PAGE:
It will not be the rigors of ideology, but the pragmatism of the choices made that will determine the destiny of any eventual reforms. The procedures of the Congress confirm the necessity for unity. The selection of a new leader is a compromise among the various interests of the country, the reflections of a situation that is much more complex than in the past. The solemn liturgy has remained, along with the confirmation of the 1800’s lexicon: Plenum, Central Committee, General Secretary. And yet a different China imposed a collective decision. Xi is the synthesis of complexity. More than imposing his own line, he will manage a path that has already been established. He was chosen to be a Secretary of unity and progress. The best way to move forward is to remain united. The times when a Congressional majority was necessary to gain the most powerful and sought-after positions are now gone. Today there are no minorities to punish or cajole: there is only one shared Party line. Reforms will happen if they are functional.
If this is China’s hope, the road to the end appears very rocky. Innovation might be a necessity before it gets the chance to be a choice. The country’s enormous contradictions will not allow it to persevere with a development model that appeared successful, but is now threatening to become suffocated. The country needs to emerge from the primarily quantitative economic model, based on titanic production of products destined for export. China needs to reduce savings and convert them into the consumption that has been repressed for too long. China cannot continue to rely on exports towards wealthier markets, or on the attraction of investment from multinational corporations. It needs to promote the ambition to favor technologically advanced and non-polluting technology, after having been the factory of the world for decades. The tension between Beijing and the Provinces threatens to escalate, due to the difficulty of accessing credit and the housing bubble that finances local governments but risks becoming an uncontrollable crisis. Over all of this hover social issues, where income inequality, access to welfare, and lack of opportunities are going beyond physiological limits and are provoking widespread manifestations of protest.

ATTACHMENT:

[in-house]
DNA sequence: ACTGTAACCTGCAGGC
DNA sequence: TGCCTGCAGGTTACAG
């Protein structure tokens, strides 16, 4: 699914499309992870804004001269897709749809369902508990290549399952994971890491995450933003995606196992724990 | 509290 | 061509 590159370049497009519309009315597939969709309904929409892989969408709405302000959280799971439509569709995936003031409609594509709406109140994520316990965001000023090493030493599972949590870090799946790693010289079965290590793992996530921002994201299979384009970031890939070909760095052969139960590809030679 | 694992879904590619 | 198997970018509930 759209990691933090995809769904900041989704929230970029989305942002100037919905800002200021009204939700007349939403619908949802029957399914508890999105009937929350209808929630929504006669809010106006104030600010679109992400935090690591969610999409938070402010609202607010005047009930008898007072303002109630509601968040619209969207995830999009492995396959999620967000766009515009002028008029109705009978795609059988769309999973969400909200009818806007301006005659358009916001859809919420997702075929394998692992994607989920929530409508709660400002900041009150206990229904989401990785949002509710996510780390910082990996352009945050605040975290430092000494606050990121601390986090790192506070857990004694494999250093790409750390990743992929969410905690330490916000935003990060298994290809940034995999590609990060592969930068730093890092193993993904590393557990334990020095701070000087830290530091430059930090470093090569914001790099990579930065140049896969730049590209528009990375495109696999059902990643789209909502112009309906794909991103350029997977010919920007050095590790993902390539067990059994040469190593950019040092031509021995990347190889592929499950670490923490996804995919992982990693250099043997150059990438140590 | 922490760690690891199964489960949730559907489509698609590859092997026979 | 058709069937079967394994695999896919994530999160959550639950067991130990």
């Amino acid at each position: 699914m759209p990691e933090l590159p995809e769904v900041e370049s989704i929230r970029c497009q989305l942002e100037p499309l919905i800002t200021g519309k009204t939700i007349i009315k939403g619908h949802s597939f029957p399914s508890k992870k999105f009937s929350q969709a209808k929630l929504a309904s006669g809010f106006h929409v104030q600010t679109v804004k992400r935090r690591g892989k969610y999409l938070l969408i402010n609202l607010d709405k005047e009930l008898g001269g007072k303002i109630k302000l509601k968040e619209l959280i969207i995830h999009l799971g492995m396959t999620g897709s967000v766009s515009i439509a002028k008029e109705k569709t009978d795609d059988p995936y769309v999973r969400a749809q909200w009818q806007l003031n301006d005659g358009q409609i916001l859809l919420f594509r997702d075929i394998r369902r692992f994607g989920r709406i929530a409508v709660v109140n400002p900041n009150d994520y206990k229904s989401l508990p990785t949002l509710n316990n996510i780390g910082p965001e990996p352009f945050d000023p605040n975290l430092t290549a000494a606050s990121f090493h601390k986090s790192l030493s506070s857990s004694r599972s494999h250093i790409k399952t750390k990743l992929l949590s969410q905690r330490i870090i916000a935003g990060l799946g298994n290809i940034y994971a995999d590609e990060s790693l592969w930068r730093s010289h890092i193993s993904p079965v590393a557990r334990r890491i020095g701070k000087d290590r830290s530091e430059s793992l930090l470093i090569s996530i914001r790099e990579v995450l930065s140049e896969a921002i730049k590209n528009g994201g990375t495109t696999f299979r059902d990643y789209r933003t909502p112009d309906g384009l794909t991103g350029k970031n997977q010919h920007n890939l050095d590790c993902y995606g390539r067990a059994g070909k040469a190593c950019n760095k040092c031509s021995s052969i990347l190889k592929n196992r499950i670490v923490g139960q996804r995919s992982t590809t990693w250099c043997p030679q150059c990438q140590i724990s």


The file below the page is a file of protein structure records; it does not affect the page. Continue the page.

It will not therefore be the genesis of the Political Bureau that allows the destiny of the country to be predicted. It will instead be important how the contradictions that have been created will be comprehended and managed. The China that has been delivered to Xi Jinping is powerful but paradoxically more fragile. It is vulnerable to the crisis and the uncertainties of globalization. It has improved the quality of life of its population, but must still contend with ever more pressing social demands. It has developed enviable wealth, but is unable to continue to control information as completely as before, thanks to new methods of communication that have become available. It needs to handle a new reality, where the alternation of censorship and openness is difficult but essential. It will need to calibrate its interventions carefully, without getting trapped in the sterility of the conflict between reformers and conservatives. It is approaching a complex period, treacherous and unprecedented. The disorder under Chinese skies will be great, but the situation will not be automatically excellent.